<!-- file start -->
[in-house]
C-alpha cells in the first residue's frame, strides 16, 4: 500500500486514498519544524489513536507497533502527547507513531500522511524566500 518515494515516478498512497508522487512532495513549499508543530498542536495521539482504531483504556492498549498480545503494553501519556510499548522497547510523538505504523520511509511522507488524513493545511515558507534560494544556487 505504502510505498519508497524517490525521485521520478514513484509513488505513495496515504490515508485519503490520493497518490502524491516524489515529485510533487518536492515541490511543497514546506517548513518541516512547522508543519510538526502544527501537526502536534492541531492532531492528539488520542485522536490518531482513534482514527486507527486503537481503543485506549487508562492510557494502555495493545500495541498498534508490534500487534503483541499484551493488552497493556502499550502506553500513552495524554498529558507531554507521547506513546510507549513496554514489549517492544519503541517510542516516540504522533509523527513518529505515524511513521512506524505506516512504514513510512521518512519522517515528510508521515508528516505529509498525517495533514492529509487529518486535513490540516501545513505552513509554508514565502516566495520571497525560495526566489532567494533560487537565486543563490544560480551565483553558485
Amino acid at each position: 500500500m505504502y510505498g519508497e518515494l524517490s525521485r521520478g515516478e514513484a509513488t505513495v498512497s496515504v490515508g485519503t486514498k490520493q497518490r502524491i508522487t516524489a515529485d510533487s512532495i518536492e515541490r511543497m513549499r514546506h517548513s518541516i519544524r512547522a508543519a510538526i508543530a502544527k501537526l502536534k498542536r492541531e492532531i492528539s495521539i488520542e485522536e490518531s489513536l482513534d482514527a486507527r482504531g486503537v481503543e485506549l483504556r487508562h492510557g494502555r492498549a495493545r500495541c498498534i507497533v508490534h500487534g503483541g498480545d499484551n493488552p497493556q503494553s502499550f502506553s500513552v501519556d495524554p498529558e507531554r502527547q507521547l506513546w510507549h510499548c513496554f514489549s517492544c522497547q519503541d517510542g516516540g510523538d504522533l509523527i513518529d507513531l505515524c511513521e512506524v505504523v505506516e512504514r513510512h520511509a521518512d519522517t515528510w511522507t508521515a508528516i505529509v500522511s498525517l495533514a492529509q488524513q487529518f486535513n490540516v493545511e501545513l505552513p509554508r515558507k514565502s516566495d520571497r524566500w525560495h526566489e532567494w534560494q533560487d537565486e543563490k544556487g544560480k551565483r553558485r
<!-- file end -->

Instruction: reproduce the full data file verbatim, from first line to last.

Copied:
[in-house]
C-alpha cells in the first residue's frame, strides 16, 4: 500500500486514498519544524489513536507497533502527547507513531500522511524566500 518515494515516478498512497508522487512532495513549499508543530498542536495521539482504531483504556492498549498480545503494553501519556510499548522497547510523538505504523520511509511522507488524513493545511515558507534560494544556487 505504502510505498519508497524517490525521485521520478514513484509513488505513495496515504490515508485519503490520493497518490502524491516524489515529485510533487518536492515541490511543497514546506517548513518541516512547522508543519510538526502544527501537526502536534492541531492532531492528539488520542485522536490518531482513534482514527486507527486503537481503543485506549487508562492510557494502555495493545500495541498498534508490534500487534503483541499484551493488552497493556502499550502506553500513552495524554498529558507531554507521547506513546510507549513496554514489549517492544519503541517510542516516540504522533509523527513518529505515524511513521512506524505506516512504514513510512521518512519522517515528510508521515508528516505529509498525517495533514492529509487529518486535513490540516501545513505552513509554508514565502516566495520571497525560495526566489532567494533560487537565486543563490544560480551565483553558485
Amino acid at each position: 500500500m505504502y510505498g519508497e518515494l524517490s525521485r521520478g515516478e514513484a509513488t505513495v498512497s496515504v490515508g485519503t486514498k490520493q497518490r502524491i508522487t516524489a515529485d510533487s512532495i518536492e515541490r511543497m513549499r514546506h517548513s518541516i519544524r512547522a508543519a510538526i508543530a502544527k501537526l502536534k498542536r492541531e492532531i492528539s495521539i488520542e485522536e490518531s489513536l482513534d482514527a486507527r482504531g486503537v481503543e485506549l483504556r487508562h492510557g494502555r492498549a495493545r500495541c498498534i507497533v508490534h500487534g503483541g498480545d499484551n493488552p497493556q503494553s502499550f502506553s500513552v501519556d495524554p498529558e507531554r502527547q507521547l506513546w510507549h510499548c513496554f514489549s517492544c522497547q519503541d517510542g516516540g510523538d504522533l509523527i513518529d507513531l505515524c511513521e512506524v505504523v505506516e512504514r513510512h520511509a521518512d519522517t515528510w511522507t508521515a508528516i505529509v500522511s498525517l495533514a492529509q488524513q487529518f486535513n490540516v493545511e501545513l505552513p509554508r515558507k514565502s516566495d520571497r524566500w525560495h526566489e532567494w534560494q533560487d537565486e543563490k544556487g544560480k551565483r553558485r